Text from page-3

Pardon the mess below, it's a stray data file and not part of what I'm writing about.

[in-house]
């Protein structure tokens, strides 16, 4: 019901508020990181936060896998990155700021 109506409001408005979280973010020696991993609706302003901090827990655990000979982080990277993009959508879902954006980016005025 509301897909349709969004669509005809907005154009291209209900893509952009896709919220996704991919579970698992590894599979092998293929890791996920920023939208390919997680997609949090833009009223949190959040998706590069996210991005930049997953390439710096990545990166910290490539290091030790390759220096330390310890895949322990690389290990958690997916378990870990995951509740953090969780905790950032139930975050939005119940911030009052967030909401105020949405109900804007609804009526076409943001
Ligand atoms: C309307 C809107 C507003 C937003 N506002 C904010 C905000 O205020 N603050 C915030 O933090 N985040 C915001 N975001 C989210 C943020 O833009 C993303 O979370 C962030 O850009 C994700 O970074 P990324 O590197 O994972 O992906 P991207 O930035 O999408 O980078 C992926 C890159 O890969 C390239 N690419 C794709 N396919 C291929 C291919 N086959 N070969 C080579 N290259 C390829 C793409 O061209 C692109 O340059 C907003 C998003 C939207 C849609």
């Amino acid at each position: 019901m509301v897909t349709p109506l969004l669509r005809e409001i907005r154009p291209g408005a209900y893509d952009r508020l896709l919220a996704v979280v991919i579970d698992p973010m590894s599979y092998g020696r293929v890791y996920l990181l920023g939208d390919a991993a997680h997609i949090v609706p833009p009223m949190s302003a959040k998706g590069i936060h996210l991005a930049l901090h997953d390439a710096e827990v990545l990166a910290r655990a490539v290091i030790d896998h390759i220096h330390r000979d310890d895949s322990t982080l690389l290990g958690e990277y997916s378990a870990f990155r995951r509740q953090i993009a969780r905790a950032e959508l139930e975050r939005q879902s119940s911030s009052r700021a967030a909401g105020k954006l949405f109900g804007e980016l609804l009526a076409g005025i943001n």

UNIX AND SHELL PROGRAMMING Module-4 Shell programming. Ordinary and environment variables. The .profile. Read and readonly commands. Command line arguments. exit and exit status of a command. Logical operators for conditional execution. The test command and its shortcut. The if, while, for and case control statements. The set and shift commands and handling positional parameters. The here ( << ) document and trap command. Simple shell program examples. File inodes and the inode structure. File links – hard and soft links. Filters. Head and tail commands. Cut and paste commands. The sort command and its usage with different options. The umask and default file permissions. Two special files /dev/null and /dev/tty. Topics from chapter 11, 12, 14 of text book 1,chapter 17 from text book2 Module-5 Meaning of a process. Mechanism of process creation. Parent and child process. The ps command with its options. Executing a command at a specified point of time: at command. Executing a command periodically: cron command and the crontab file.. Signals. The nice and nohup commands. Background processes. The bg and fg command. The kill command. The find command with illustrative example. Structure of a perl script. Running a perl script. Variables and operators. String handling functions. Default variables - $_ and $. – representing the current line and current line number. The range operator. Chop() and chomp() functions. Lists and arrays. The @- variable. The splice operator, push(), pop(), split() and join(). File handles and handling file – using open(), close() and die () functions.. Associative arrays – keys and value functions. Overview of decision making loop control structures – the foreach. Regular expressions – simple and multiple search patterns. The match and substitute operators. Defining and using subroutines. 08 Hours 08 Hours Topics from chapter 9 and 19 of text book 1. Topics from chapter 11 of reference book 1 Course outcomes: After studying this course, students will be able to:  Explain UNIX system and use different commands.  Compile Shell scripts for certain functions on different subsystems.  Demonstrate use of editors and Perl script writing Question paper pattern: The question paper will have ten questions. There will be 2 questions from each module. Each question will have questions covering all the topics under a module. The students will have to answer 5 full questions, selecting one full question from each module. Text Books: 1. Sumitabha Das., Unix Concepts and Applications., 4th Edition., Tata McGraw Hill 2. Behrouz A. Forouzan, Richard F. Gilberg : UNIX and Shell Programming- Cengage Learning – India Edition. 2009. Reference Books: 1. M.G. Venkatesh Murthy: UNIX & Shell Programming, Pearson Education. 2. Richard Blum , Christine Bresnahan : Linux Command Line and Shell Scripting Bible, 2ndEdition , Wiley,2014. 1-3